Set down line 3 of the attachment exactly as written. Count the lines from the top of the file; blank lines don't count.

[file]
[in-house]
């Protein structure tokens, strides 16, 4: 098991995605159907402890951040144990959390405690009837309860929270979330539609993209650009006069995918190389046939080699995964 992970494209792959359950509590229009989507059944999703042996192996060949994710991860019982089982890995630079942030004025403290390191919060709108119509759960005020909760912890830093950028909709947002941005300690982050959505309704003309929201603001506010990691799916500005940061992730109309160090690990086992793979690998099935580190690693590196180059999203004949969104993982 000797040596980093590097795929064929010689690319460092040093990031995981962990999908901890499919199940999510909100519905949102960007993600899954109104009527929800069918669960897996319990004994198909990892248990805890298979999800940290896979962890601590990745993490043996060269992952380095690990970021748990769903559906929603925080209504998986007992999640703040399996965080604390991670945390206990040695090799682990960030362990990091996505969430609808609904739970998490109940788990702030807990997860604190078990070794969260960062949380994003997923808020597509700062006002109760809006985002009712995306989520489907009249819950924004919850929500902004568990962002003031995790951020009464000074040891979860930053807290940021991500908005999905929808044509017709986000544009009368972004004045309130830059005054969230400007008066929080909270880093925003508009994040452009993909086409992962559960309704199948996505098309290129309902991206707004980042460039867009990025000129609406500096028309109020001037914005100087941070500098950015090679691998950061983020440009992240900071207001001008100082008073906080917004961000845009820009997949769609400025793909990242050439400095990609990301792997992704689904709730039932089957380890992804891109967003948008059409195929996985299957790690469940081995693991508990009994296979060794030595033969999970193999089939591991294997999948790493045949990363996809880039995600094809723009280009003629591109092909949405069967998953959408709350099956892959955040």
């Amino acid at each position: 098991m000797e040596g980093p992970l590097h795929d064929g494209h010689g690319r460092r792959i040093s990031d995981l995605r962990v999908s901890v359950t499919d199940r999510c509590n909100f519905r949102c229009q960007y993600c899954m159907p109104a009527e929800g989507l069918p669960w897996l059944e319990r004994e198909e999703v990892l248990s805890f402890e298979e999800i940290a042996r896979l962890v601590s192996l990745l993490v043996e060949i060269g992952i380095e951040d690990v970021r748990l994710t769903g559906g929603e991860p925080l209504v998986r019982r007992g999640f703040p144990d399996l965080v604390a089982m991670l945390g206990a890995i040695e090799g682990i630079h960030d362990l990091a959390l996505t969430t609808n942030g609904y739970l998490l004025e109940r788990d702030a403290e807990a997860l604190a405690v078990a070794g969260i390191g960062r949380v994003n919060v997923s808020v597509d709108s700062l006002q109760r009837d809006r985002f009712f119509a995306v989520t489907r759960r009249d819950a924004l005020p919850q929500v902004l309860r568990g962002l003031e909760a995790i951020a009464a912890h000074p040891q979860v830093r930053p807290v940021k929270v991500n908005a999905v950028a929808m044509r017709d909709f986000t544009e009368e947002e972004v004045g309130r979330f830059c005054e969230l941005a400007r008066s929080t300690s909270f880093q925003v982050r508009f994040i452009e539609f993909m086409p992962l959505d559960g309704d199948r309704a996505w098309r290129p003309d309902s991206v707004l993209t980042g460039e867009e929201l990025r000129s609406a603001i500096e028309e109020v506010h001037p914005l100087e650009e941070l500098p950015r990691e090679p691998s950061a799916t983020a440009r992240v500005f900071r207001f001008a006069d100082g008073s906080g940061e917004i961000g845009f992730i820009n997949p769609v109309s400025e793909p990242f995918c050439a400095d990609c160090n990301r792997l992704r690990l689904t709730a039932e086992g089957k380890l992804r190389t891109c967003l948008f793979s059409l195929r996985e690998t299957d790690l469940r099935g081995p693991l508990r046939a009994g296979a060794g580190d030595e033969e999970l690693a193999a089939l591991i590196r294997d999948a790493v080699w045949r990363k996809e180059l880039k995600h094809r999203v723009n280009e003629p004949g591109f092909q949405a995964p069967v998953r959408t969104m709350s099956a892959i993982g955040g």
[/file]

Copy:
């Amino acid at each position: 098991m000797e040596g980093p992970l590097h795929d064929g494209h010689g690319r460092r792959i040093s990031d995981l995605r962990v999908s901890v359950t499919d199940r999510c509590n909100f519905r949102c229009q960007y993600c899954m159907p109104a009527e929800g989507l069918p669960w897996l059944e319990r004994e198909e999703v990892l248990s805890f402890e298979e999800i940290a042996r896979l962890v601590s192996l990745l993490v043996e060949i060269g992952i380095e951040d690990v970021r748990l994710t769903g559906g929603e991860p925080l209504v998986r019982r007992g999640f703040p144990d399996l965080v604390a089982m991670l945390g206990a890995i040695e090799g682990i630079h960030d362990l990091a959390l996505t969430t609808n942030g609904y739970l998490l004025e109940r788990d702030a403290e807990a997860l604190a405690v078990a070794g969260i390191g960062r949380v994003n919060v997923s808020v597509d709108s700062l006002q109760r009837d809006r985002f009712f119509a995306v989520t489907r759960r009249d819950a924004l005020p919850q929500v902004l309860r568990g962002l003031e909760a995790i951020a009464a912890h000074p040891q979860v830093r930053p807290v940021k929270v991500n908005a999905v950028a929808m044509r017709d909709f986000t544009e009368e947002e972004v004045g309130r979330f830059c005054e969230l941005a400007r008066s929080t300690s909270f880093q925003v982050r508009f994040i452009e539609f993909m086409p992962l959505d559960g309704d199948r309704a996505w098309r290129p003309d309902s991206v707004l993209t980042g460039e867009e929201l990025r000129s609406a603001i500096e028309e109020v506010h001037p914005l100087e650009e941070l500098p950015r990691e090679p691998s950061a799916t983020a440009r992240v500005f900071r207001f001008a006069d100082g008073s906080g940061e917004i961000g845009f992730i820009n997949p769609v109309s400025e793909p990242f995918c050439a400095d990609c160090n990301r792997l992704r690990l689904t709730a039932e086992g089957k380890l992804r190389t891109c967003l948008f793979s059409l195929r996985e690998t299957d790690l469940r099935g081995p693991l508990r046939a009994g296979a060794g580190d030595e033969e999970l690693a193999a089939l591991i590196r294997d999948a790493v080699w045949r990363k996809e180059l880039k995600h094809r999203v723009n280009e003629p004949g591109f092909q949405a995964p069967v998953r959408t969104m709350s099956a892959i993982g955040g």